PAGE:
Morgan Stanley this week began notifying almost 10 percent of its Wealth Management clients that an employee had stolen their personal data.

"The Wealth Management employee has been terminated, and law enforcement and regulatory authorities have been advised of the incident," the company said in a statement.

The New York Times reports that the employee was Galen Marsh, 30, who had been working for Morgan Stanley since 2008, starting as a sales assistant before becoming a financial adviser in March 2014.

According to the Times, Marsh allegedly stole about 10 percent of Morgan Stanley's 3.5 million Wealth Management customers' account information.

A Pastebin post on December 15, 2014 offered six million Morgan Stanley account records for sale, including login credentials. On December 27, 2014, a second post listed partial information from 1,200 accounts.

Robert C. Gottlieb, Marsh's lawyer, told the Times that Marsh never sold or intended to sell any account information.

"He did not post the information online; he did not share any account information with anyone or use it for any personal financial gain," Gottlieb said. "He is devastated by what has occurred and is extremely sorry for his conduct."

Steve Hultquist, chief evangelist at RedSeal, told eSecurity Planet by email that there are several lessons to learn from this breach. "Determining who has access to critical enterprise data, how they are able to combine data to use in the course of their work, and what they are able to do with it once they have access to it are all part of an overall security policy and its enforcement," he said.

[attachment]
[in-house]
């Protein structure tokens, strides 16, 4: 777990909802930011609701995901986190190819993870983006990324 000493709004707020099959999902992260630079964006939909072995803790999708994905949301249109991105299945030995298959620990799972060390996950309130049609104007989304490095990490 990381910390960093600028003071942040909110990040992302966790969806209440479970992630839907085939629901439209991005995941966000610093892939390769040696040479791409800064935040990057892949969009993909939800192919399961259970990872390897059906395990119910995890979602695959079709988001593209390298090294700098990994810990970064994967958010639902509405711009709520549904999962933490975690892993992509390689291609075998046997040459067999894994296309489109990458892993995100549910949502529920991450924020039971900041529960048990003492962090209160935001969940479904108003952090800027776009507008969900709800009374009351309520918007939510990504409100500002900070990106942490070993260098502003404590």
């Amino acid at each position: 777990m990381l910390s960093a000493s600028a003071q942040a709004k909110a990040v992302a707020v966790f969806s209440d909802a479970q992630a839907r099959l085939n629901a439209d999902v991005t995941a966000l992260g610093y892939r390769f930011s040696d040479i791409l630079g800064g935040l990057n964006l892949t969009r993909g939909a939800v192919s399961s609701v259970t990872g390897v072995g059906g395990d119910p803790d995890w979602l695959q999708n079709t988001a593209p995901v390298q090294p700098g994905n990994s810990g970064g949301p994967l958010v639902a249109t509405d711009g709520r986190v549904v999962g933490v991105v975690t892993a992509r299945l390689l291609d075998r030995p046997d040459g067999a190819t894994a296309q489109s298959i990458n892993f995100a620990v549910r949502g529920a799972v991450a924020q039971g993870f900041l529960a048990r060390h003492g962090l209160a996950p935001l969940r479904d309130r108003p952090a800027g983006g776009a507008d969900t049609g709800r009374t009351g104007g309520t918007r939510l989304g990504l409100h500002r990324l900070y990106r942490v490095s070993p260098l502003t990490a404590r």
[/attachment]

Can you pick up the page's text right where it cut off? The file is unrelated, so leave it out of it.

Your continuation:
While quick and easy access to customer information can improve efficiency, Hultquist said, it can also enable data theft. "Building data and network security policies to thwart the likely approaches to steal information is a foundation for limiting possible damage," he said. "Using automation to analyze and ensure compliance with a security policy is essential for protecting customer and corporate data assets."

In September 2014, the FBI and the Department of Homeland Security warned of an increase in insider threats, noting, "The exploitation of business networks and servers by disgruntled and/or former employees has resulted in several significant FBI investigations in which individuals used their access to destroy data, steal proprietary software, obtain customer information, purchase unauthorized goods and services using customer accounts, and gain a competitive edge at a new company."

And in December 2014, Norse Corporation researchers suggested that the recent Sony Pictures Entertainment breach may have been enabled by a former Sony systems administrator who was fired from the company in May 2014.

Still, a recent SpectorSoft survey of IT professionals found that 59 percent are unable to detect insider threats, and 61 percent are unable to deter them.

"The nature of insider threats -- authorized persons misusing their authorization -- makes it harder to detect such attacks and protect against them," the SpecterSoft report [PDF] stated. "While the percentage of insider threats -- approximately 30 percent of all cyber attacks -- has stayed broadly consistent since 2004, the total number of such attacks has increased dramatically, resulting in $2.9 trillion in employee fraud losses globally per year."

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